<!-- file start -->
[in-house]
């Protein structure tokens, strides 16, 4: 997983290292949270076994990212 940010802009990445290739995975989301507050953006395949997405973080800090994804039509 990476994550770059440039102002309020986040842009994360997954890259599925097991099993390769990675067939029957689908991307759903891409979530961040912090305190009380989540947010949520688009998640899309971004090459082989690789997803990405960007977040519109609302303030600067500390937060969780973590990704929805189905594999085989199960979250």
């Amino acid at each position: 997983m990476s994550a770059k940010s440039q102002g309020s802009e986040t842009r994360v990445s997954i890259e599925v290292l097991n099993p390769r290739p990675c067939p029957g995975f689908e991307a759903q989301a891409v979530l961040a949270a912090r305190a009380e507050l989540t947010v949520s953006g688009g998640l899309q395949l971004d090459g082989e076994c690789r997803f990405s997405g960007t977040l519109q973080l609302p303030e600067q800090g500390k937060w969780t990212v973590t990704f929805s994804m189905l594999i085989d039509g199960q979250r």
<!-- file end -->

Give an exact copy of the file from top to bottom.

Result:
[in-house]
């Protein structure tokens, strides 16, 4: 997983290292949270076994990212 940010802009990445290739995975989301507050953006395949997405973080800090994804039509 990476994550770059440039102002309020986040842009994360997954890259599925097991099993390769990675067939029957689908991307759903891409979530961040912090305190009380989540947010949520688009998640899309971004090459082989690789997803990405960007977040519109609302303030600067500390937060969780973590990704929805189905594999085989199960979250």
């Amino acid at each position: 997983m990476s994550a770059k940010s440039q102002g309020s802009e986040t842009r994360v990445s997954i890259e599925v290292l097991n099993p390769r290739p990675c067939p029957g995975f689908e991307a759903q989301a891409v979530l961040a949270a912090r305190a009380e507050l989540t947010v949520s953006g688009g998640l899309q395949l971004d090459g082989e076994c690789r997803f990405s997405g960007t977040l519109q973080l609302p303030e600067q800090g500390k937060w969780t990212v973590t990704f929805s994804m189905l594999i085989d039509g199960q979250r």